Gypsy's Travels


Monday, September 22, 2008

Travels with Em - "Hampton Court Palace - The Tudor Kitchens"

Some time before Em and I left for England, I began reading Margaret George's "An Autobiography of Henry VIII." Not a REAL autobiography, but a well-researched historical novel, it was an excellent read for insight into our travels around London. One night Em, so tired she could not relax enough to fall asleep, asked me to read to her. The only book I had with me was Henry's "autobiography." I read selected parts to her and, over the following days, brought her up to speed on the story as well as continuing the readings at night per her request. She asked questions and we discussed the situations and facts. I was surprised and pleased that she was so interested, The readings and discussions bore fruit as we visited many of the places mentioned in the book and heard more stories of Henry and his Court. The look on Em's face as she connected the information to the sites, was priceless.


We spent one day at Hampton Court Palace and its gardens. Audio tapes helped us understand the various parts of the large Palace. The Tudor kitchens with authentic-looking displays, supported by recorded sounds and even some piped-in smells. were not for Henry. They were built to feed the six hundred or so members of the court, entitled to eat at the palace twice a day. Although widely known as "The Tudor Kitchens," they also served the Stuart and Georgian monarchs and were used as Royal Court kitchens for two hundred years, until 1737.
For the last five years, the kitchens have been home to a research project run by Historia food archaeologists who bring the kitchens to life experimenting with traditional recipes, ingredients and cooking methods to prepare feasts fit for a king! We just missed a festival that offers tastings of food, cooked by olden standards. Realistic replicas of the early, prepared food gave an idea of what was available during that time.
A room was equipped for record-keeping and organization of the kitchens and their provisions.
Another room held dishes.
Replicas of pies standing in the room devoted to producing pies.
A large pot of beans ready to feed the hungry people in the castle.
One of the huge, open hearths devoted to cooking pots of food and heating water.
Working in the kitchens could be a sweaty and dirty job. Henry VIII had to give orders that the scullions should stop going about ‘naked, or in garments of such vileness as they do now, nor lie in the nights and days in the kitchen or ground by the fireside’.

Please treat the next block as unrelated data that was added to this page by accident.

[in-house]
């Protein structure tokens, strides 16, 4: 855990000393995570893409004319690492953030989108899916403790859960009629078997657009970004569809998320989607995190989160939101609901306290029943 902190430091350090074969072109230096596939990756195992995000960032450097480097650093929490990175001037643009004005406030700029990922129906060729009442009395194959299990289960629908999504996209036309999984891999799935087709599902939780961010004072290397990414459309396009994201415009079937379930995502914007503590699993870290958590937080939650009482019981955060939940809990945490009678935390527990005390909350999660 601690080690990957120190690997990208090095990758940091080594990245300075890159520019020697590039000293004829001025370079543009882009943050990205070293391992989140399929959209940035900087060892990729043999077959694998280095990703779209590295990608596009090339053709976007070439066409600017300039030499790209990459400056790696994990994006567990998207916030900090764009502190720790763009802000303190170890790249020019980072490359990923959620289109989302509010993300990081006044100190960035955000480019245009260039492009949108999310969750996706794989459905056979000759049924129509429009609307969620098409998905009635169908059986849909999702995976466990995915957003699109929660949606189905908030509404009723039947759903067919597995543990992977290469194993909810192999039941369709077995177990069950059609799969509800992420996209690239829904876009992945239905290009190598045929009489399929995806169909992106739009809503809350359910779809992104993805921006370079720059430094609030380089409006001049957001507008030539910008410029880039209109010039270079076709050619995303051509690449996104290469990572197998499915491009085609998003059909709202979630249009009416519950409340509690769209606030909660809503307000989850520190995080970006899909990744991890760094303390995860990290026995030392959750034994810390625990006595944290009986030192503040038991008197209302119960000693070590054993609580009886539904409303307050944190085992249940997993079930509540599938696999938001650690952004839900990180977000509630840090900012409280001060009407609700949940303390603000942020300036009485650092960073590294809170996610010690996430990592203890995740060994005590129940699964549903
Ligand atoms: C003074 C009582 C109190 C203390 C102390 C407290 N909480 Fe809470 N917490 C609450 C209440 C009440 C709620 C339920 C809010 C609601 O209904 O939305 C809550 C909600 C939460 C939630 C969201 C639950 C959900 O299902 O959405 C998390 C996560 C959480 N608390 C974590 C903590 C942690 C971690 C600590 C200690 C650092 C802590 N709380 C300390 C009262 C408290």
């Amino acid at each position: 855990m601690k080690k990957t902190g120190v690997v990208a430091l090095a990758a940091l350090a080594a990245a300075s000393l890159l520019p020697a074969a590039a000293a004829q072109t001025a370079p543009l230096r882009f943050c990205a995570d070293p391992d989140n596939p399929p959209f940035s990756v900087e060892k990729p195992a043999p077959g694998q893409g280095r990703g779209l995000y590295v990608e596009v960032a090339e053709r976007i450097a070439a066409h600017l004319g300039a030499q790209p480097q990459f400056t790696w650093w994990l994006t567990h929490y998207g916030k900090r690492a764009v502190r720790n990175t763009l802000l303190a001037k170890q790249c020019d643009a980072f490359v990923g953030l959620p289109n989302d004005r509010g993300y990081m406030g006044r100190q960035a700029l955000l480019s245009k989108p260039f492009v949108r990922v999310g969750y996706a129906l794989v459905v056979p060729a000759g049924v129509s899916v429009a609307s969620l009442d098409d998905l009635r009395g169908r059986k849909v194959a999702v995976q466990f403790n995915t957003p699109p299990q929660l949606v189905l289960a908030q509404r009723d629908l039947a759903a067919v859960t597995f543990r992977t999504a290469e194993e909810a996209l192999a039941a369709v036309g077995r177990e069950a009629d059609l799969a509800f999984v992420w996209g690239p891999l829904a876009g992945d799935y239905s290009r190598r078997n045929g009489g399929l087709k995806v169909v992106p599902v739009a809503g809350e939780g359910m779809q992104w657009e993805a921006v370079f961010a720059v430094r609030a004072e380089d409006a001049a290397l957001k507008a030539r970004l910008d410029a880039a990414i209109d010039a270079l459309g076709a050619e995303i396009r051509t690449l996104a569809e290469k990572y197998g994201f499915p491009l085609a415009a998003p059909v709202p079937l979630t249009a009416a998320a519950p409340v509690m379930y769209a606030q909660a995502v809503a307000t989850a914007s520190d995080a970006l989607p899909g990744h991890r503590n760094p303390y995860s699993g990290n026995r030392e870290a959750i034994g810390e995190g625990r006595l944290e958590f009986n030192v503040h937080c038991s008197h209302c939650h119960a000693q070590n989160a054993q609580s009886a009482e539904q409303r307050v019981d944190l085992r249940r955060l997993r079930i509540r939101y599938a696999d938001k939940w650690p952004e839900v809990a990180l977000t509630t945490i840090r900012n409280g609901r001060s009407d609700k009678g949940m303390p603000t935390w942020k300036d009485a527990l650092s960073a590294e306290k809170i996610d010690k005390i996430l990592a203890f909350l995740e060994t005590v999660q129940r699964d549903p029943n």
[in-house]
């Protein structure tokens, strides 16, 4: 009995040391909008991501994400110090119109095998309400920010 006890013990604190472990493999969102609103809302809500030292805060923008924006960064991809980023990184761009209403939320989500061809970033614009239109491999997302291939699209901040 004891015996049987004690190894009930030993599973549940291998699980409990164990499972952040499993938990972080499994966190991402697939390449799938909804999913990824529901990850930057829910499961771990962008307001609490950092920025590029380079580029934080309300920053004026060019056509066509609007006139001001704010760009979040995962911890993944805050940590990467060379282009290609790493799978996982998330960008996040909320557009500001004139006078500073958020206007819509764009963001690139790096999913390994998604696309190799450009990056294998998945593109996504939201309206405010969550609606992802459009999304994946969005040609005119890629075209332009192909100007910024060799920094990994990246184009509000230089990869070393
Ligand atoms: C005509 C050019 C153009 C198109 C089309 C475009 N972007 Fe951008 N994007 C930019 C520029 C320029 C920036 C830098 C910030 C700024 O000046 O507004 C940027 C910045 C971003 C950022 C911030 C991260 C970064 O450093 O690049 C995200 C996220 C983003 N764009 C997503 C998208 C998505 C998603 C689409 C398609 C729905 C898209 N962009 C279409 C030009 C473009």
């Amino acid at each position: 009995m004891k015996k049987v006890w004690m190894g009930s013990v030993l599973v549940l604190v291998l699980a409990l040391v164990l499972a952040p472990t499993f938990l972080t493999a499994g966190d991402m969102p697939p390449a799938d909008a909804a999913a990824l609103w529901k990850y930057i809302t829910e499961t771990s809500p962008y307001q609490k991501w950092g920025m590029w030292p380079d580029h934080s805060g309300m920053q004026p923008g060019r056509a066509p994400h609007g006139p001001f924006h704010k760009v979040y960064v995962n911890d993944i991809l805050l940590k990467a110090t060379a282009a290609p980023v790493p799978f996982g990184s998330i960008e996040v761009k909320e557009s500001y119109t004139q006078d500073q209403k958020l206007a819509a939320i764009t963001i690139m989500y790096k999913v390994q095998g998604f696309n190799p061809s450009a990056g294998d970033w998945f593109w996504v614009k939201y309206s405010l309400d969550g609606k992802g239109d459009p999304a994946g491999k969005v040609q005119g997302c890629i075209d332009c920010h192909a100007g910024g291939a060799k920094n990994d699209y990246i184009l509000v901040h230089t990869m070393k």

An open hearth for roasting meat. The meat was turned on a spit before the fire to roast it on all sides. The "spit boy" sat all day turning the spit. Although this hearth appears to be outdoors under a tree, it is really soot and grease deposited on a white wall by the roasting process.

The annual provision of meat for the Tudor court stood at 1,240 oxen, 8,200 sheep, ,330 deer, 760 calves, 1,870 pigs and 53 wild boar. This was all washed down with 600,000 gallons of beer.

Two examples of recipes from the times can be downloaded here.

Realistic replicas of meat prepared for roasting on the huge hearth.

Realistic replicas of the roasted, sliced meat, complete with skewer piercings.
Several small "oven" hearths used for bread and smaller meats like fowl.

The food from these kitchens was for the 600 or so people who made the Palace function.The King's table was much more elaborate and often graced by fancy desserts.

Tickets to Hampton Court Palace were pricey but all-inclusive, and everyone was so NICE. It was a great experience and I could return many times. We got tired and over-filled our brains before we saw everything.

Live cookery will take place on the following dates:
4, 5 October / 1, 2 November / 6, 7 December /27 December - 1 Jan 20097, / 8 February 2009 / 7, 8 March 2009

4 comments:

  1. To feed 600 people every day is quite a task! It must be well organised.
    Thank you for this interesting post!

    ReplyDelete
  2. I prefer Cooper's or your cooking best.

    I got a mandolin last week, now I have to figure what to prepare that ME will eat. Talk about picky!

    ReplyDelete
  3. A food archeologist? Shoot, I think that might be my next career!

    ReplyDelete
  4. How interesting! I haven't commented in a long time, but I have really enjoyed reading about your travels with Em. What a time you had! Em is very blessed to have such a special relationship with you. The map of your travels is astounding. Thanks for sharing your trips and photos with those of us stuck behind. :)

    ReplyDelete

Thank you for visiting! Please feel free to share your stories and comments.